Not long ago, I had a dream in which I rediscovered what it was like to believe in God — a dreamscape epiphany. It was gone when I woke, of course, but I half-remember the feeling of something “clicking.” I think I was also on some strange planet surrounded by orange sheep, but you know how dreams go. And I admit that I’m fascinated by God, by the idea of God, by the memory of God. I’m not very good at believing in things but I’m haunted. I don’t think this is unusual: atheists are always banging on about God, so my atheist friends should probably stop snickering.
The truth is this happens in my waking life, too: there’s a sense that this nihilism I’ve had so much fun embracing is still not the last word. It’s like something flickering just beyond perception, an itch that never quite localizes into a place that I can scratch. I am reminded of Cormac McCarthy’s The Road. McCarthy gives us a narrative landscape so utterly devoid of meaning or pathos that any sliver of hope, any pinprick of light, feels like the beatific vision. Likewise, I’ve laid waste to everything I think of, eviscerated anything that looked remotely like magical thinking, given negative capability the finger (screw you, Keats), burned it all down. And now, in the aftermath, every tiny shoot, every errant sunbeam, every warm breeze (metaphorically speaking) seems revelatory. I am haunted.
[At this point some of my Christian friends should also stop snickering. You know who you are.]
I took a gamble in writing my dissertation: I saved the heavy lifting until the conclusion, hoping that by the time I got there I’d have a conclusion to make. And things came together, it seems, at the last possible moment; as much as I lament how long this has taken me, had I finished sooner I’d have written something else. Yes, this seems serendipitous, even providential, but it’s really just the way writing works. I’m not sure those are mutually contradictory thoughts.
One of the things I discovered is that I had to set the radical politics I was writing about in the context of neoliberalism, about which I could not be neutral. Neoliberalism — which describes the hegemony of the market, to put it simply — is the reason radical politics is important. In short: neoliberalism is very, very bad. I think it’s crucial that politics not merely be reactionary — just being against neoliberalism isn’t going to get us very far — but it also won’t do to ignore the specifics of our present context. Wendy Brown offers one of the best discussions of neoliberalism and its effects, but what particularly interests me is the way in which it seems to beg to be described in terms of “principalities and powers.” Not that this theological concept lacked resonance prior to this, but one of the things that haunts me is that there is a language here that gets at something important.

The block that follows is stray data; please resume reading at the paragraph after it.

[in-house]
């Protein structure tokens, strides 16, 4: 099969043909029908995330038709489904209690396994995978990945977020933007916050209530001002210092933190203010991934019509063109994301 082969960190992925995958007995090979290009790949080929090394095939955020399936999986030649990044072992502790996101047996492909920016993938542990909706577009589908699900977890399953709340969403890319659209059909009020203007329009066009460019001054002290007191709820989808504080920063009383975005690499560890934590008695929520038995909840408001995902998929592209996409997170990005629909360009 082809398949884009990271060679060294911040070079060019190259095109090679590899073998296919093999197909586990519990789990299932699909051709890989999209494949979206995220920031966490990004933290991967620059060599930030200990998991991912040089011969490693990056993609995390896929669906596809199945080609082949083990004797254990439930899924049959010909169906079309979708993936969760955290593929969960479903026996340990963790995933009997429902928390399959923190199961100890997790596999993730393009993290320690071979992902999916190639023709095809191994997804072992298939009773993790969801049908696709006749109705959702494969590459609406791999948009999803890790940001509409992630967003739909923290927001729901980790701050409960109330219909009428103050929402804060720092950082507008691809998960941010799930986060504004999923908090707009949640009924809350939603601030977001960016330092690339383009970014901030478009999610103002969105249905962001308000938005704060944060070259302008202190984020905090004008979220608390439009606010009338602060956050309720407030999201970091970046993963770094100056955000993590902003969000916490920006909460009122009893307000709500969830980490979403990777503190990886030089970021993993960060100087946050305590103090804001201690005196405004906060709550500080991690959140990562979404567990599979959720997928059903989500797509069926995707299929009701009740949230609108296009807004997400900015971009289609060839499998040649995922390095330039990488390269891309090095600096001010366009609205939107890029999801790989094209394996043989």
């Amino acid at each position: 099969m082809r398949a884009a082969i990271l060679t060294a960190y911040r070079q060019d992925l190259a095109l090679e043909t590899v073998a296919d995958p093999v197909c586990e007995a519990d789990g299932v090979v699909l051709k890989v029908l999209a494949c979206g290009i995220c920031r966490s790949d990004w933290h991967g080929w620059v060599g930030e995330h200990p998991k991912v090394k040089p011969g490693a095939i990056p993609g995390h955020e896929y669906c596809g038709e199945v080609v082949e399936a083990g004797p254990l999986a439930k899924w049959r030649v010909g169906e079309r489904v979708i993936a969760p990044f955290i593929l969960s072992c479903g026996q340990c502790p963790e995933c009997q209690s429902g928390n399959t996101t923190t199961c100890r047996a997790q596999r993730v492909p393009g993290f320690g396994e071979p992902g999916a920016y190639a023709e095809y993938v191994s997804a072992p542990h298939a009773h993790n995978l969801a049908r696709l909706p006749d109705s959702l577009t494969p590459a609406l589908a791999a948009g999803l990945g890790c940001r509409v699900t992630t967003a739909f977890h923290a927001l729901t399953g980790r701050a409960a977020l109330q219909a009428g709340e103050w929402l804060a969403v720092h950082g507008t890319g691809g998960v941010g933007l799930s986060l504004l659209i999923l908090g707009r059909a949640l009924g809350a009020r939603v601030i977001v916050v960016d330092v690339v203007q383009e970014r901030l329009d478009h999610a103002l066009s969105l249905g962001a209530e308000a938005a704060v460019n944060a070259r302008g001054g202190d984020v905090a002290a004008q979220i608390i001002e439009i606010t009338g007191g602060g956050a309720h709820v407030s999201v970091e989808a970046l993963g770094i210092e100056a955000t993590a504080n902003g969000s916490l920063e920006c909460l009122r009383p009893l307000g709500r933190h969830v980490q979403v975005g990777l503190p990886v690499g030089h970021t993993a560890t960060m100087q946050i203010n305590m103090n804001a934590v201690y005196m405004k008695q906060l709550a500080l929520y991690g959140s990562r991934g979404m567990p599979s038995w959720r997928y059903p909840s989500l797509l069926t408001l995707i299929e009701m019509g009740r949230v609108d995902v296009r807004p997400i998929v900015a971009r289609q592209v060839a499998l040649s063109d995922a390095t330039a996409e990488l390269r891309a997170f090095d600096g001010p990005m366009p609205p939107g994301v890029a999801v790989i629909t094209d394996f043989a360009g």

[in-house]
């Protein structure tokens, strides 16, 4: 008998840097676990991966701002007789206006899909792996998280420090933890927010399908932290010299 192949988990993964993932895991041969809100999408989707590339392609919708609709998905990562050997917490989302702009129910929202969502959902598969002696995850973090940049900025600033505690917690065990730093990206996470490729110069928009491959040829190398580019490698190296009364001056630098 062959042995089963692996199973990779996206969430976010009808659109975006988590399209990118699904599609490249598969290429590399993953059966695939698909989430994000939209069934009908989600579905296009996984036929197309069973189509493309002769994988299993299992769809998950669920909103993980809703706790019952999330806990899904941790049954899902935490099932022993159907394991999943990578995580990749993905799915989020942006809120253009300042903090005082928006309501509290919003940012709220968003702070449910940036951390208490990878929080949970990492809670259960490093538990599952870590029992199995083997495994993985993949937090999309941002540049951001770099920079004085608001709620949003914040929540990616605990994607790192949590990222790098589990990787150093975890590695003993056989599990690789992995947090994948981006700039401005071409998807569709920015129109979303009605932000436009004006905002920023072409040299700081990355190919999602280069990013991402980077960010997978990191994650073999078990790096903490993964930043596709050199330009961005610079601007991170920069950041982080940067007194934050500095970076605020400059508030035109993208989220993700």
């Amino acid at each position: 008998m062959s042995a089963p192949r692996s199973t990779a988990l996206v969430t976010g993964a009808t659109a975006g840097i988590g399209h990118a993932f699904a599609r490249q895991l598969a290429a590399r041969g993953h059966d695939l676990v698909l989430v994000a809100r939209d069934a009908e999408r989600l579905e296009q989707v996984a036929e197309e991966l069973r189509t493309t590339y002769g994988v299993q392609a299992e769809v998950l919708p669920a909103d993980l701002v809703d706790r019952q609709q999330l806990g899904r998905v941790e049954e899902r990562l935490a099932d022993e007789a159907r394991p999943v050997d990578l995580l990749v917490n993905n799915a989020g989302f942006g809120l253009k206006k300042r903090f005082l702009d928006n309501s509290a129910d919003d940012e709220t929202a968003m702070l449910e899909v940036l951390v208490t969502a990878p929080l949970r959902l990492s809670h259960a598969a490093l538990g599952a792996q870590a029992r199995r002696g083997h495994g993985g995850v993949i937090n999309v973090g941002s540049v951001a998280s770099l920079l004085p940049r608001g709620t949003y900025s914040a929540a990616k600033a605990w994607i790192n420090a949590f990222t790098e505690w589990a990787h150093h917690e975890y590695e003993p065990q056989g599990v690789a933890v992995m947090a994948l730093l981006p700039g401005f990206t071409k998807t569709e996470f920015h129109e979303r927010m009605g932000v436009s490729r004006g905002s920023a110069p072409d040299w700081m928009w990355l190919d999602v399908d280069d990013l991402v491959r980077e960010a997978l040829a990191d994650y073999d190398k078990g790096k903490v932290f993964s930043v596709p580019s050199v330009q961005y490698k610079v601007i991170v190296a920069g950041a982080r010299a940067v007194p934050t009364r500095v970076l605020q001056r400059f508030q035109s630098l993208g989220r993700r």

The other thing that I discovered along the way is that the politics I prefer as a response to neoliberalism is nonviolent and therefore anarchist. This is not entirely surprising, and there are many ways to parse what both “nonviolent” and “anarchist” might mean and how they are related, but I find myself more and more defending a pacifism I thought I had given up on. Of course we can talk about the limits of pacifism and its attendant problems, because they exist, but there’s something attractive to me about a politics that refuses the machinations of violence.
The risk of violence is the risk of becoming the thing, or the same kind of thing, that one is fighting. My friend Tony Hunt calls this the “Animal Farm aporia”: how do we not become pigs? (I even stole that from him for my dissertation. Hey, he got a footnote. Don’t look at me like that.) That is the risk, and there’s some history of that playing out, again and again. For some, that risk is worth it, and I get that. It is for Milbank, which is why he’s neither a pacifist nor an anarchist (despite resonances with both in his work, especially Theology and Social Theory) and I’m pretty sure he’s okay with that.